But why is Thicke doing this? Why go through all the effort of publicly embarrassing yourself just to sell a few extra records? The answer may lie in Robin’s quest for legitimacy. Thicke is playing the long con with this album push, masquerading a serious R&B project under the very transparent veil of public humiliation. Thicke is taking Usher’s formula for Confessions, grinding it up into a very fine powder, mainlining it as a way to thin out the pure Cheez-Wiz that runs through his veins, and then freebasing what he couldn’t melt on a spoon. The fact that it (probably) isn’t real frees him of the pesky burden of discretion that most people deal with when in the throes of relationship woes. The video for “Get Her Back” is coated with subtle clues as to why the two ended the relationship, featuring snippets of coded text message and a visibly bruised up Robin. It continues to add to the mystery of what fueled the couple’s recent separation without providing any additional information. But more so, it’s a fucking fantastic song, and maybe the best he’s put out since “Lost Without You.” And if it only takes a gigantic public hoax that hinges around a fake marriage dissolution to make the public pay attention to good music, then maybe it’s worth it. At least he’s not doing something terrible, like shooting at concert promoters from a moving van, or publicly coming out at a Furry. It’s entertainment. Allow yourself to be entertained by it.

Of Robin Thicke’s five studio albums, the three most successful ones featured a single with a rapper du jour as the guest feature (Lil Wayne with “Shooter,” Nicki with “Shakin’ It For Daddy,” and T.I and Pharrell with “Blurred Lines”). This makes “Get Her Back” all the more refreshing, as it’s an attempt from Robin to stand on his own while attempting to be just as viral as he could be when he had a rape-y song with a video featuring nude women. People may be listening for all of the wrong reasons, watching to see where the latest twist in this dramatic tale might lead, but at least they’re listening.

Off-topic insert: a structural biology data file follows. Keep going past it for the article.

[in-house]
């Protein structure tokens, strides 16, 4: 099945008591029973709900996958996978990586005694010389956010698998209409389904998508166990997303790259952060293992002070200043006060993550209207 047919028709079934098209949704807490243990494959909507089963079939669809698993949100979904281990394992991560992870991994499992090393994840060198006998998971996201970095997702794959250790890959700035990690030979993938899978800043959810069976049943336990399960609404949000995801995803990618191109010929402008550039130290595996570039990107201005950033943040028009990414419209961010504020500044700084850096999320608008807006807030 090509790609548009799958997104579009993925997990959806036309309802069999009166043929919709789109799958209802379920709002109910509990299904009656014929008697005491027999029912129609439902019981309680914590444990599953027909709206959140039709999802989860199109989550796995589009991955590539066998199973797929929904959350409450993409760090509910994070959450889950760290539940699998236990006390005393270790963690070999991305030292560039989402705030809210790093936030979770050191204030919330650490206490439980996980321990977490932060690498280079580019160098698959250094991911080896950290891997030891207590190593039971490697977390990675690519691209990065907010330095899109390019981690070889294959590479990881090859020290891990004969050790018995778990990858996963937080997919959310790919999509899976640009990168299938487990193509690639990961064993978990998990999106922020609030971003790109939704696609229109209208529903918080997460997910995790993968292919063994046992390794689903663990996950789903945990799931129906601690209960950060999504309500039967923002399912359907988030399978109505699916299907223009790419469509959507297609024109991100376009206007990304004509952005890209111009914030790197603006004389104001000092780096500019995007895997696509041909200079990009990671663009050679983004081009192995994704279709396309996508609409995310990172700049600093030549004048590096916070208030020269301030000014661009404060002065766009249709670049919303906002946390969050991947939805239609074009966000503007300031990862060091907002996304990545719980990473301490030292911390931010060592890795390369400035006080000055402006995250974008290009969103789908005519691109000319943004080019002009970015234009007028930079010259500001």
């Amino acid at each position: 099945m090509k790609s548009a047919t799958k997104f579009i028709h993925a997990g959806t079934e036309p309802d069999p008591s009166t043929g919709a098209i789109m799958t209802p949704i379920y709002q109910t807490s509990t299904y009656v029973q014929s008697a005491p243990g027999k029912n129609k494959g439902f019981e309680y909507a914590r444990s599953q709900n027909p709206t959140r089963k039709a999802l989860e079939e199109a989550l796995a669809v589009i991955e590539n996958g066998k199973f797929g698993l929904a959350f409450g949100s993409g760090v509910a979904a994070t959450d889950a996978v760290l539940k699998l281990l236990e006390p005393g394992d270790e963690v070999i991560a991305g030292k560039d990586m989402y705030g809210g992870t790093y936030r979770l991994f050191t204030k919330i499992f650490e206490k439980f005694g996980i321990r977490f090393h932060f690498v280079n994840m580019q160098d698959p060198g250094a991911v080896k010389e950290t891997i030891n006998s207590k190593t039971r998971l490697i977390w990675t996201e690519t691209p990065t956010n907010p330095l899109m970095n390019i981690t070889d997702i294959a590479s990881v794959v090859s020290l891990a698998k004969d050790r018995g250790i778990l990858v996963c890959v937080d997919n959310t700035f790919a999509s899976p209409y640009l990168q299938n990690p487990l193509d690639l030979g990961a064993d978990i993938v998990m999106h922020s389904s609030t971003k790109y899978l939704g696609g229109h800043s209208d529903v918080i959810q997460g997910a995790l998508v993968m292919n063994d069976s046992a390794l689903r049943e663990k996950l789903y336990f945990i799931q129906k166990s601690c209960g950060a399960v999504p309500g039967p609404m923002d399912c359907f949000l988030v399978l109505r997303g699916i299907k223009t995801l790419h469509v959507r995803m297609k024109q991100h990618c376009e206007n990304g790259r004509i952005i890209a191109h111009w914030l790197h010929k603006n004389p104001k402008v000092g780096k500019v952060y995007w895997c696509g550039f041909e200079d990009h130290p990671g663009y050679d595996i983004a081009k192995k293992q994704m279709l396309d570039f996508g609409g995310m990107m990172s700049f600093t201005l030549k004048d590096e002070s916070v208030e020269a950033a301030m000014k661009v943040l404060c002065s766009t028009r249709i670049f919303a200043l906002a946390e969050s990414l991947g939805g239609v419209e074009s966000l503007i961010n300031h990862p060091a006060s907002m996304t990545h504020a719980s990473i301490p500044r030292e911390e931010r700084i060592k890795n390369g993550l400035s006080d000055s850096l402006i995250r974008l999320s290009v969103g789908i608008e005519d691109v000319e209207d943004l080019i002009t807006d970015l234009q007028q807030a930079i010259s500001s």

We’re supposed to observe and critique the art apart from the artist, but living in the twittersystemsphere, where we’re bombarded by the 24-hour hype cycle that deals in every mundane rumour about an artist’s personal life, makes that nearly impossible. An artist’s narrative has become just as, if not more, important than their creative output. That’s the reason why Rick Ross continues to stubbornly insist that his fictional persona is real, or why Wale gets more press for threatening to beat up a journalist than when he releases a “Yayo” remix, or why publicists threaten to pull access when their artist receives less than exceptional press. It’s all part of creating a story that people want to buy into, and it’s a tool used flawlessly by Robin and Paula in this instance. Sometimes it’s real, and sometimes it’s not, but trying to find out the truth is part of why caring about music is enjoyable.

Or, maybe they aren’t faking it. In which case, we wish the couple a speedy and discrete resolution.

Slava P is also temporarily separated from Paula Patton - @SlavaP